all hazards; nay, we cannot be safe without it, for every hour gives
us occasion to make use of it. It informs us in all duties of life,
piety to our parents, faith to our friends, charity to the miserable,
judgment in counsel; it gives us _peace_ by _fearing_ nothing, and
_riches_ by _coveting nothing_.

There is no condition of life that excludes a wise man from discharging
his duty. If his fortune be good, he _tempers_ it; if bad, he _masters_
it; if he has an estate, he will exercise his virtue in plenty; if
none, in poverty: if he cannot do it in his country, he will do it in
banishment; if he has no command, he will do the office of a common
soldier. Some people have the skill of reclaiming the fiercest of
beasts; they will make a lion embrace his keeper, a tiger kiss him,
and an elephant kneel to him. This is the case of a wise man in the
extremest difficulties; let them be never so terrible in themselves,
when they come to him once, they are perfectly tame. They that ascribe
the invention of tillage, architecture, navigation, etc., to wise
men, may perchance be in the right, that they were invented by wise
men, as _wise men_; for wisdom does not teach our fingers, but our
minds: fiddling and dancing, arms and fortifications, were the works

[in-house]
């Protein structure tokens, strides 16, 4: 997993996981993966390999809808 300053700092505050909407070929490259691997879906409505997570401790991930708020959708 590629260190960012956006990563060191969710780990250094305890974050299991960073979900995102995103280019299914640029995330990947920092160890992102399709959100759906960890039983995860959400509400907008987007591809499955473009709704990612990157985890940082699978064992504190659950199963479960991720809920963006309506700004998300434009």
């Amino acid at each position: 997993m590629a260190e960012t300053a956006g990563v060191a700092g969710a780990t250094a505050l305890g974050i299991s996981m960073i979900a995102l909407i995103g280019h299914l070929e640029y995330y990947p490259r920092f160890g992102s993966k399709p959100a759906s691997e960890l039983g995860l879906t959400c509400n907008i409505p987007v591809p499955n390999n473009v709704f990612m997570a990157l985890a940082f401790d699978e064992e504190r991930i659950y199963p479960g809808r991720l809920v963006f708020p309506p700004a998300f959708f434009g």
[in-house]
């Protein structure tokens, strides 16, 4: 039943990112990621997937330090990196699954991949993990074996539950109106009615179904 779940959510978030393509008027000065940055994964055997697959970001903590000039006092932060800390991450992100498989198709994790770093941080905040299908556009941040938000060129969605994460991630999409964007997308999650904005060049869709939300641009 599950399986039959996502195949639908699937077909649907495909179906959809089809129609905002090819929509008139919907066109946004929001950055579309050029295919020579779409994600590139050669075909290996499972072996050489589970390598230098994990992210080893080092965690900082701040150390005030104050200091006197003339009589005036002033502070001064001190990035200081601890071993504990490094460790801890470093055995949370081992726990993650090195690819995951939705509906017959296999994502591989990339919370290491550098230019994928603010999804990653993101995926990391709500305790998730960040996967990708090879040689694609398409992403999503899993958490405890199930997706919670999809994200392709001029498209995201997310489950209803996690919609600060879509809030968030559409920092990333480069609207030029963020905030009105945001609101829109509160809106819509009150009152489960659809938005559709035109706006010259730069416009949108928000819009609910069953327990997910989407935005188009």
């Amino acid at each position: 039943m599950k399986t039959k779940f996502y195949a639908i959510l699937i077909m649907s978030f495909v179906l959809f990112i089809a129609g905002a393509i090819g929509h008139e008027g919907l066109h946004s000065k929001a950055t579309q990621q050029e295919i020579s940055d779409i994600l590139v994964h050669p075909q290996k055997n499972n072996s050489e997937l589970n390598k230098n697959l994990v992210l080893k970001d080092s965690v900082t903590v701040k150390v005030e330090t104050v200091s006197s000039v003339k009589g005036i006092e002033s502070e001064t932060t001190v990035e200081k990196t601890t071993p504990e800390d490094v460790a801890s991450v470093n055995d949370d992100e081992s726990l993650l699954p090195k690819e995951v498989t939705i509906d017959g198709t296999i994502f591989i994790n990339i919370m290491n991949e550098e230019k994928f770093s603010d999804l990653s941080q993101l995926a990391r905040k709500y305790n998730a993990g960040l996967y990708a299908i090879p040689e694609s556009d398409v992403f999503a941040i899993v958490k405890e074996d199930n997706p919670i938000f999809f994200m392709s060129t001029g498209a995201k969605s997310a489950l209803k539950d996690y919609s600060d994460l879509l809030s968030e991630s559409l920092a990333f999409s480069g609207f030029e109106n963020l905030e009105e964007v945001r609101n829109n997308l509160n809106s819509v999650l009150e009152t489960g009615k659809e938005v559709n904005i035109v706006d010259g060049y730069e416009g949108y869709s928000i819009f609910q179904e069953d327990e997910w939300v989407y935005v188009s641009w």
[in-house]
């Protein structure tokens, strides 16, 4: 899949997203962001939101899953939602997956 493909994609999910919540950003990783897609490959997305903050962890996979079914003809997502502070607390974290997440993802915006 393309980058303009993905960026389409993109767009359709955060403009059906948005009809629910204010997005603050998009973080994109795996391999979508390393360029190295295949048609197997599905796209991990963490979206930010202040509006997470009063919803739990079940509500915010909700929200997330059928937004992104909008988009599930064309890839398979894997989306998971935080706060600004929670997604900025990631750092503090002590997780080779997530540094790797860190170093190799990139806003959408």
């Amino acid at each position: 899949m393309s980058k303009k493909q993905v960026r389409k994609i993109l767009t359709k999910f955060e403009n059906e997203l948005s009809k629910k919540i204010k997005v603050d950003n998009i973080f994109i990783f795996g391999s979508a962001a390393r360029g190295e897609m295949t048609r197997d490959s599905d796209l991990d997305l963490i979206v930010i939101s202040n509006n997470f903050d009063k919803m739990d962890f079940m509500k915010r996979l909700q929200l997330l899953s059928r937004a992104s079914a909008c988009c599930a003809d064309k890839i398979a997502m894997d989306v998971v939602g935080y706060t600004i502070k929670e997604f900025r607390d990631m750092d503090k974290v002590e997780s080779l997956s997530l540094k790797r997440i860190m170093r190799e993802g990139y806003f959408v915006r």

of luxury and discord; but wisdom instructs us in the way of nature,
and in the arts of unity and concord, not in the instruments, but in
the government of life; not to make us live only, but to live happily.
She teaches us what things are good, what evil, and what only appear
so; and to distinguish betwixt true greatness and tumor. She clears
our minds of dross and vanity; she raises up our thoughts to heaven,
and carries them down to hell: she discourses of the nature of the
soul, the powers and faculties of it; the first principles of things;
the order of Providence: she exalts us from things corporeal to things
incorporeal, and retrieves the truth of all: she searches nature, gives
laws to life; and tells us, “That it is not enough to God, unless we
obey him:” she looks upon all accidents as acts of Providence: sets a
true value upon things; delivers us from false opinions, and condemns
all pleasures that are attended with repentance. She allows nothing
to be good that will not be so forever; no man to be happy but that
needs no other happiness than what he has within himself. This is the
felicity of human life; a felicity that can neither be corrupted nor
extinguished: it inquires into the nature of the heavens, the influence
of the stars; how far they operate upon our minds and bodies: which
thoughts, though they do not form our manners, they do yet raise and